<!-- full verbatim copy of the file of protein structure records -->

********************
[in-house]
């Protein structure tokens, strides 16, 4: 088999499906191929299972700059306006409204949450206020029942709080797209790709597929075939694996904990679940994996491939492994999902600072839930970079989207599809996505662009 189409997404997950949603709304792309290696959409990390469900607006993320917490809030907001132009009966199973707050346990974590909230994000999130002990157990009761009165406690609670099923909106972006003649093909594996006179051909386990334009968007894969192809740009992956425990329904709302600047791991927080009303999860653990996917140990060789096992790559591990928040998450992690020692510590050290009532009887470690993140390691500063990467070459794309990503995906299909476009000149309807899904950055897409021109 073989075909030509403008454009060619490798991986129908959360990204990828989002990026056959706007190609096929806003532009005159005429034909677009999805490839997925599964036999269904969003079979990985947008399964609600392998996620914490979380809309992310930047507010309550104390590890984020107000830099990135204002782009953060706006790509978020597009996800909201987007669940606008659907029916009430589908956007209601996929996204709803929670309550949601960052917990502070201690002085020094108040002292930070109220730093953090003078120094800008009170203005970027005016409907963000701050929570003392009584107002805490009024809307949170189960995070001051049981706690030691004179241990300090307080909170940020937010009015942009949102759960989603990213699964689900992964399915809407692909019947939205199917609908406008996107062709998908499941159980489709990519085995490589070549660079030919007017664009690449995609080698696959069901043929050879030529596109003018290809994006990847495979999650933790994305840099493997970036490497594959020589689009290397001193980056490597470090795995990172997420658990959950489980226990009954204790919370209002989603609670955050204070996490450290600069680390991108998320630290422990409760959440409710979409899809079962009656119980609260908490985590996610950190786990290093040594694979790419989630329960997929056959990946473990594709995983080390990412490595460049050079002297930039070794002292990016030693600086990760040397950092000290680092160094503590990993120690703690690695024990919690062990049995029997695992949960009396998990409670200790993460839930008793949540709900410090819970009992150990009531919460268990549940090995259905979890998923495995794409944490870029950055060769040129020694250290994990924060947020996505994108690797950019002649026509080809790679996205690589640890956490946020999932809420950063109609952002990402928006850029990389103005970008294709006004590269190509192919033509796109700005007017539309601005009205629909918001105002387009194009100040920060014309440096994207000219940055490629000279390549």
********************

[in-house]
């Protein structure tokens, strides 16, 4: 088999499906191929299972700059306006409204949450206020029942709080797209790709597929075939694996904990679940994996491939492994999902600072839930970079989207599809996505662009 189409997404997950949603709304792309290696959409990390469900607006993320917490809030907001132009009966199973707050346990974590909230994000999130002990157990009761009165406690609670099923909106972006003649093909594996006179051909386990334009968007894969192809740009992956425990329904709302600047791991927080009303999860653990996917140990060789096992790559591990928040998450992690020692510590050290009532009887470690993140390691500063990467070459794309990503995906299909476009000149309807899904950055897409021109 073989075909030509403008454009060619490798991986129908959360990204990828989002990026056959706007190609096929806003532009005159005429034909677009999805490839997925599964036999269904969003079979990985947008399964609600392998996620914490979380809309992310930047507010309550104390590890984020107000830099990135204002782009953060706006790509978020597009996800909201987007669940606008659907029916009430589908956007209601996929996204709803929670309550949601960052917990502070201690002085020094108040002292930070109220730093953090003078120094800008009170203005970027005016409907963000701050929570003392009584107002805490009024809307949170189960995070001051049981706690030691004179241990300090307080909170940020937010009015942009949102759960989603990213699964689900992964399915809407692909019947939205199917609908406008996107062709998908499941159980489709990519085995490589070549660079030919007017664009690449995609080698696959069901043929050879030529596109003018290809994006990847495979999650933790994305840099493997970036490497594959020589689009290397001193980056490597470090795995990172997420658990959950489980226990009954204790919370209002989603609670955050204070996490450290600069680390991108998320630290422990409760959440409710979409899809079962009656119980609260908490985590996610950190786990290093040594694979790419989630329960997929056959990946473990594709995983080390990412490595460049050079002297930039070794002292990016030693600086990760040397950092000290680092160094503590990993120690703690690695024990919690062990049995029997695992949960009396998990409670200790993460839930008793949540709900410090819970009992150990009531919460268990549940090995259905979890998923495995794409944490870029950055060769040129020694250290994990924060947020996505994108690797950019002649026509080809790679996205690589640890956490946020999932809420950063109609952002990402928006850029990389103005970008294709006004590269190509192919033509796109700005007017539309601005009205629909918001105002387009194009100040920060014309440096994207000219940055490629000279390549």